#MeToo, Abiritration and Non-Disclosure Agreements

An employee threatens to sue your company, over alleged sexual harassment by a manager. That is — or should be– an employer’s nightmare. You’re not worried, though. You’ll get the lawsuit dismissed. How can you be sure? Easy. Your employees all sign Employment Agreements in which they agree to submit any employment-related disputes to binding arbitration.

But there’s still the risk that an arbitrator will find for the employee. No problem. You’ll settle, on the condition that the employee agrees to a non-disclosure clause. S/he won’t discuss the allegations or settlement with anyone except a spouse, lawyer, accountant, or similar type of person. If s/he breaches you’ll sue. You might even have a claw-back provision allowing you to recoup the settlement. If not, you’ll at least have money damages. Besides, s/he’d have to pay his/her own legal fees. S/he won’t want to do that. Maybe s/he can’t.

I have news for you, that you need to hear: It’s not that simple. Rarely is anything involving sexual harassment allegations (or any employment law) that simple. Binding arbitration and non-disclosure agreements may not be enforceable and they may not be available to you at all. Why not? Let’s have a look…

One of the better-known sexual harassment claims with an attempt to force arbitration was that of Gretchen Carlson back in 2016. I won’t get into the details here, as they’re not really so important to our topic. But here is the very tiny nutshell version: Ms. Carlson, a former Miss America, and former Fox News anchor alleged years of sexual harassment by Fox’s then-CEO Roger Ailes. Initially, Fox News signaled that it would seek to dismiss her lawsuit on the grounds of her employment contract’s requirement that she submit any employment disputes to binding arbitration. Then, 2 months later, Fox settled with Ms. Carlson for $20m and ousted Ailes.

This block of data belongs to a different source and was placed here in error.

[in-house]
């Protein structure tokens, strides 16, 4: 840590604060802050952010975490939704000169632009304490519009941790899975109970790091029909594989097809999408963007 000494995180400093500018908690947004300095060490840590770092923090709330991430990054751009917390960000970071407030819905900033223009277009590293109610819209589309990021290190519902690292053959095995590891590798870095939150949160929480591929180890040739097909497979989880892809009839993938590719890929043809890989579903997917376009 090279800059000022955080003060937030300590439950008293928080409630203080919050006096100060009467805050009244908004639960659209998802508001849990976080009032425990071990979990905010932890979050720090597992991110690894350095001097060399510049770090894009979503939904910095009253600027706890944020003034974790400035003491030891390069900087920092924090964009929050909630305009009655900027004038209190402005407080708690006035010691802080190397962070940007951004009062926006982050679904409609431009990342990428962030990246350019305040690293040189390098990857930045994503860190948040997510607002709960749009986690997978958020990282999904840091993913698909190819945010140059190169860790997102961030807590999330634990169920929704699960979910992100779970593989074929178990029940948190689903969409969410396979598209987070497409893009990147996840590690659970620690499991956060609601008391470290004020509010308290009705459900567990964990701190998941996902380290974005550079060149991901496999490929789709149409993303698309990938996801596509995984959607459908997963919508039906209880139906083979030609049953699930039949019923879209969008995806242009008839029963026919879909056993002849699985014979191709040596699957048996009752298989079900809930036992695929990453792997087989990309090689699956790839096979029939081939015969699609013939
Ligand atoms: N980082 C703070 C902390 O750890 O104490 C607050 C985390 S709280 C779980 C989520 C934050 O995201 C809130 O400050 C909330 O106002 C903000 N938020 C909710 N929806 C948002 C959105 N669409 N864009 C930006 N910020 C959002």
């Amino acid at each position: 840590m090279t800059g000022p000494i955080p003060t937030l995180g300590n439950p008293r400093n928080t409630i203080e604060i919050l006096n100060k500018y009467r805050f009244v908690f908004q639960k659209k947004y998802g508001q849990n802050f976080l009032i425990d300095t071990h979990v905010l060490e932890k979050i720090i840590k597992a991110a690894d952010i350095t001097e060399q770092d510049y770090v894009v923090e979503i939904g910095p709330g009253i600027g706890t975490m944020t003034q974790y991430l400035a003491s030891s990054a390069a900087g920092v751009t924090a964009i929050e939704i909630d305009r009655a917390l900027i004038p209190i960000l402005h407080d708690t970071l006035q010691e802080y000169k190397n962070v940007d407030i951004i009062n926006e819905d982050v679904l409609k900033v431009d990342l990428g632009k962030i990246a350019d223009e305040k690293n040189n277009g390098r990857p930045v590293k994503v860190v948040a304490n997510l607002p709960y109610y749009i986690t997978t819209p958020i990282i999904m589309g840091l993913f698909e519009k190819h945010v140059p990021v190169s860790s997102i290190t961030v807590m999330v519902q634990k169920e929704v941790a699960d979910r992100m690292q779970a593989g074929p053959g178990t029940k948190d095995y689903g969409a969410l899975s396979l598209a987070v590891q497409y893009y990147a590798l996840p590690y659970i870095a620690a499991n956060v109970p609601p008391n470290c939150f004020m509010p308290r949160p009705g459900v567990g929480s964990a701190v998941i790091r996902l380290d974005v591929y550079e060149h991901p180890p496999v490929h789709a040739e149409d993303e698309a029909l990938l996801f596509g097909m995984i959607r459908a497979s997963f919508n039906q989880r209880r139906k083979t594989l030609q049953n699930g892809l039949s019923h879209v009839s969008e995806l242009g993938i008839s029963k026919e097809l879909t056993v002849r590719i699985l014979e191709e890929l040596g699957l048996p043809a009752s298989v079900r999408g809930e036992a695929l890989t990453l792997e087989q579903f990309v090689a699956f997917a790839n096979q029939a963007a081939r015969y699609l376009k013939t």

Now, Congress has recently passed the Ending Forced Arbitration of Sexual Assault and Sexual Harassment Act of 2021 (H.R. 4445), which amends the Federal Arbitration Act. Surprisingly the bill had strong bipartisan support in both the House and Senate. President Biden is expected to sign it. But what is this soon-to-be law, exactly? I mean, what does it say and what does it mean for employers? Here, in a nutshell, are the 6 key provisions:

  1. No more forced arbitration — regardless of what kind of agreement the employee signed. The employee, not the employer ultimately decides whether to arbitrate or litigate. If an employee signed an agreement that s/he will submit employment disputes to binding arbitration, once this law takes effect, that provision will apparently be unenforceable.
  2. Employees can bring either individual or class action lawsuits. Many employment agreements also contain purported waivers of class action lawsuits (i.e. someone sues on behalf of themselves and all others similarly situated). Class action lawsuits can be very expensive for employers and lucrative for the class and their attorneys. The law, when it likely takes effect would appear to render such waivers unenforceable.
  3. Only a federal judge can decide whether this law applies to a given case, not an arbitrator.
  4. The law will partially apply retroactively. Existing forced arbitration contracts or provisions will be unenforceable, even if signed before the law takes effect. Prior concluded cases, however, cannot be reopened.
  5. It doesn’t only apply to employees. It also includes clients, customers, patients, and consumers that may also have been required to sign contracts with similar provisions.